This washing process was taught to me by one of the ladies from the Victorian Feltmaker's Association when I visited the Australian Sheep and Wool Show in 2004.
You will need:
- A large bucket or laundry tub. I use my stainless steel laundry sink. (Never wash fleece anywhere you prepare food!)
- Morning Fresh extra strength dish washing detergent. If you're in the US I'm told that Dawn is the same thing.
- A supply of really hot water. I use tap water, with my water heater on the second hottest setting.
- An alarm clock or cooking timer (I use the alarm on my mobile phone. Since I rarely ever use it for making calls I figured I'd better put it to some use!).
- A washing machine (don't worry, you'll only be using the spin cycle).
Step 1: Fill your sink with very hot water and add 2 - 4 tablespoons of dish washing detergent. I use 2 for a regular fleece and 4 for the first wash of a really dirty fleece.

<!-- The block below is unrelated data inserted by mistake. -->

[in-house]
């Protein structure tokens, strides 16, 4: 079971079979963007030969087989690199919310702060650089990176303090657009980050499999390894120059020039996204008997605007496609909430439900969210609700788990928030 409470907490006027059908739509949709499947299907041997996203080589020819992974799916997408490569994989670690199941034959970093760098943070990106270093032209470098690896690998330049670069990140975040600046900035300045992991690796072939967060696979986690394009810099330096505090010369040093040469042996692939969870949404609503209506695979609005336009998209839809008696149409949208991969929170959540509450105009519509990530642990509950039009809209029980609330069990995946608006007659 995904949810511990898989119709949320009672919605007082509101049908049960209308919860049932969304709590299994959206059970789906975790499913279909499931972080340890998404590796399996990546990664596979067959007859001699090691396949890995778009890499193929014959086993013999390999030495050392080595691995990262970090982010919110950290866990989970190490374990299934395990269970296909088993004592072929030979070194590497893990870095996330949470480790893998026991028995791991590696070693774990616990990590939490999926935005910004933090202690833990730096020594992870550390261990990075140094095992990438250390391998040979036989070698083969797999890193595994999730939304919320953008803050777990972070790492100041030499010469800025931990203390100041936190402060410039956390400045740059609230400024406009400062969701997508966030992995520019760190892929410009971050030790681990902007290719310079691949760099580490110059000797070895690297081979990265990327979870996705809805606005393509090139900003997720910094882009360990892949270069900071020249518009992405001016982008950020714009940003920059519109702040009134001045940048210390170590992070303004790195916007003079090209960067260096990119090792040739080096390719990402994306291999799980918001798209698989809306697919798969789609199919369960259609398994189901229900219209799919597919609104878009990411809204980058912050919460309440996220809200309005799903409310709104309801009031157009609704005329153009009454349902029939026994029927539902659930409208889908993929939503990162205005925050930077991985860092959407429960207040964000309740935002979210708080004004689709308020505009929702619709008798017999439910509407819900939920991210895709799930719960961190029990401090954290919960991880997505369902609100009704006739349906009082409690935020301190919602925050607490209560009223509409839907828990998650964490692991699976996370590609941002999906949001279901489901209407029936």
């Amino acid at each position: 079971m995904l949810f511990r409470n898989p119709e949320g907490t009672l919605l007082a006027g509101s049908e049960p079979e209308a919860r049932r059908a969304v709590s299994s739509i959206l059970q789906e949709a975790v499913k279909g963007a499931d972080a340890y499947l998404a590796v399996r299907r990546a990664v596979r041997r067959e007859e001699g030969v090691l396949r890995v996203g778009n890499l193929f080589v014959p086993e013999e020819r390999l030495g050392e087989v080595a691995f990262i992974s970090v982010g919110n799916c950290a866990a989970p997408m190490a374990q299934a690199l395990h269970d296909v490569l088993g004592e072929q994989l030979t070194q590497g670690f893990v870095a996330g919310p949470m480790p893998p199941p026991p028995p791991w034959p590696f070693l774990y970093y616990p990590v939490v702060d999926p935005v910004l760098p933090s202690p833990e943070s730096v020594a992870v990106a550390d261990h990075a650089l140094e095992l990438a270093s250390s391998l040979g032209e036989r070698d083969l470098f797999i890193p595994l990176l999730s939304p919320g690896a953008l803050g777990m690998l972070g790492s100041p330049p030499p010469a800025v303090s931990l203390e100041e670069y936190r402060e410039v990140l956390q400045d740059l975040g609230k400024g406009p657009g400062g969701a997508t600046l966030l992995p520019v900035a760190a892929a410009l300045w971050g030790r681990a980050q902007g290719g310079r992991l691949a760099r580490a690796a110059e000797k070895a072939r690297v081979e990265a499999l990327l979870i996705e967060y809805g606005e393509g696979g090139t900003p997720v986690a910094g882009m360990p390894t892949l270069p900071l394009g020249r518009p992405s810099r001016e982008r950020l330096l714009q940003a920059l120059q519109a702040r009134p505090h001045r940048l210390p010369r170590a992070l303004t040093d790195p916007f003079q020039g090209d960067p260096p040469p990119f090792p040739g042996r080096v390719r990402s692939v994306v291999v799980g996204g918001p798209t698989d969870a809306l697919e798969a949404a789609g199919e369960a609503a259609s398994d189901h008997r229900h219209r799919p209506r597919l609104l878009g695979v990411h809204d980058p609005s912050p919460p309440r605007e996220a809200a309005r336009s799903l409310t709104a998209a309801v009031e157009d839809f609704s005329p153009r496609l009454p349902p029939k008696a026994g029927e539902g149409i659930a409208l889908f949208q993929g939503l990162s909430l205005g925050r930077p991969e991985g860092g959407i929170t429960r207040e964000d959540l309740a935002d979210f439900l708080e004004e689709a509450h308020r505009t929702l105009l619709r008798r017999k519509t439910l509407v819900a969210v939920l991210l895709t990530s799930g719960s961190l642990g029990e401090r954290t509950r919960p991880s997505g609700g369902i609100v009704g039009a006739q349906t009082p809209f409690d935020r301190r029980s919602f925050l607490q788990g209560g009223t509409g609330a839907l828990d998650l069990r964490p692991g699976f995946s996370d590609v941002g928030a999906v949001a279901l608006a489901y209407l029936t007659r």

Step 2: Take approximately 400gm (a bit less than 15oz) of skirted raw fleece and put it in the tub with the water and detergent. Make sure it's all wet, then set your timer for 20 minutes.Go and have a cuppa or do something entertaining...
Step 3: When the alarm goes off, remove your fleece from the water. Don't agitate it, just lift it straight up and out of the water. Let the water out of the sink and refill it with clean hot water, approximately the same temperature as the water you just let out. Put your wool back into the water and very gently push it to the back of the sink, then pull it forward again. If you do this slowly and gently it won;t felt. Let soak for another 20 minutes.
Repeat steps 1-3, making sure the water is approximately the same temperature as your wool, until you're happy with the cleanliness of your fleece. I usually wash and rinse twice.
After the final rinse, spin out the excess water in your washing machine. Lay your fleece out in the shade to dry. Never dry wool in the sun as this can make it feel prickly and brittle.
Note: Never leave your fleece in the water for more than 20 minutes because the grease will start to settle back into it.
Copyright Sarah Bradberry August 26th 2005. All rights reserved. You may not edit, email, publish, or distribute the contents of this page in any form without the prior permission of the copyright holder. If you would like to share the information on this page you may do so by giving the link to this page which is http://knitting-and.com/spinning/washing2.html